Nude Cruise of 1932

Photos provided by Susan Shopiro
Text by Doug Hickok

This brochure, likely from among the first commercial "nude cruises", was recently re-discovered by a Sky Farm member.  They are thought to be from one of the original members of Sky Farm.

This tour was led by Mason and Francis Merrill.  Mason was a University of Wisconsin professor of English, who ended up publishing the books "Among the Nudists" in 1931 and "Nudism Comes to America" in 1932.  (NEFRL has a copy of both books.)  Shannon Lewis was kind enough to show me an Alumni newsletter from June of 1932 listing their accomplishment.  It states:  "Class of 1921.  Francis Smith Merrill and her husband, Mason Merrill, '26, are the authors of 'Nudism Comes to America,' in which they discuss the growth of nudist cults in this country."  It's a wonderful surprise that they would put this into an alumni newsletter, but disappointing that they used the word "cult".  Between the books and the tour, this must've been a busy time for the Merrills.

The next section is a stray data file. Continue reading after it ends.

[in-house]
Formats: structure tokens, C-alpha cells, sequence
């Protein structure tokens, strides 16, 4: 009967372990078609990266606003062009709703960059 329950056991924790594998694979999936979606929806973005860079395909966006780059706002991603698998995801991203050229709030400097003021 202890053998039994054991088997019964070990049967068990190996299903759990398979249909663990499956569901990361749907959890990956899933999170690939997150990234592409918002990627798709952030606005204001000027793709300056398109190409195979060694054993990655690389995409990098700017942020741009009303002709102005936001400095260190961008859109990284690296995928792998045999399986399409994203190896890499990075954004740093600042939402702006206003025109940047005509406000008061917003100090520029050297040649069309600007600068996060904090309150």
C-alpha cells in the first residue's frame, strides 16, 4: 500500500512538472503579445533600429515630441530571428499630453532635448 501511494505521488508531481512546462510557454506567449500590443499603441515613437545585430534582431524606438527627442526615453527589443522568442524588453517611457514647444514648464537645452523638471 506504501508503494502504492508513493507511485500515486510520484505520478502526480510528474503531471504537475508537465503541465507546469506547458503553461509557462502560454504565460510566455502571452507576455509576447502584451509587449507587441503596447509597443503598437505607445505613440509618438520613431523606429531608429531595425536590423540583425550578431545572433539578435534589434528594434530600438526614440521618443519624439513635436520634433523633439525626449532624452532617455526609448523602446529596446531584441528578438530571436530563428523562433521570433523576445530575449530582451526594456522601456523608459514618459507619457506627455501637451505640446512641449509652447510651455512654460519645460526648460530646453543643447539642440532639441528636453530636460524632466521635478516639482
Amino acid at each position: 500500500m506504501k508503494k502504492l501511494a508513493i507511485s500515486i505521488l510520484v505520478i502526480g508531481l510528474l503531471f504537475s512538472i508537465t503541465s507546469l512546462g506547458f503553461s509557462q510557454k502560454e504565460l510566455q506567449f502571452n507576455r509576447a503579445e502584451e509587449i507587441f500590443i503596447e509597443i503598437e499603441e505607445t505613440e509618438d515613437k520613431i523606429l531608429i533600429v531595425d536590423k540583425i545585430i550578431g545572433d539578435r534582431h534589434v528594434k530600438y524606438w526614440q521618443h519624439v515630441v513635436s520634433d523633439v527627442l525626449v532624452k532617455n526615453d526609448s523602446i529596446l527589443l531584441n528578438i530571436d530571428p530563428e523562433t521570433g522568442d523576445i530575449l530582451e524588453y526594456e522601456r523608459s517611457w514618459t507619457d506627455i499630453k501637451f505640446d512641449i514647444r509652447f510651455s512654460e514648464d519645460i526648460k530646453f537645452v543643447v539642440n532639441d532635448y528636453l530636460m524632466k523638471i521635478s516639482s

Coming back to the topic at hand, check out this brochure!  I apologize in advance about the clipped edges -- the original photos from the Sky Farm member didn't capture everything.  I'm just grateful to see most of this very unique piece of history!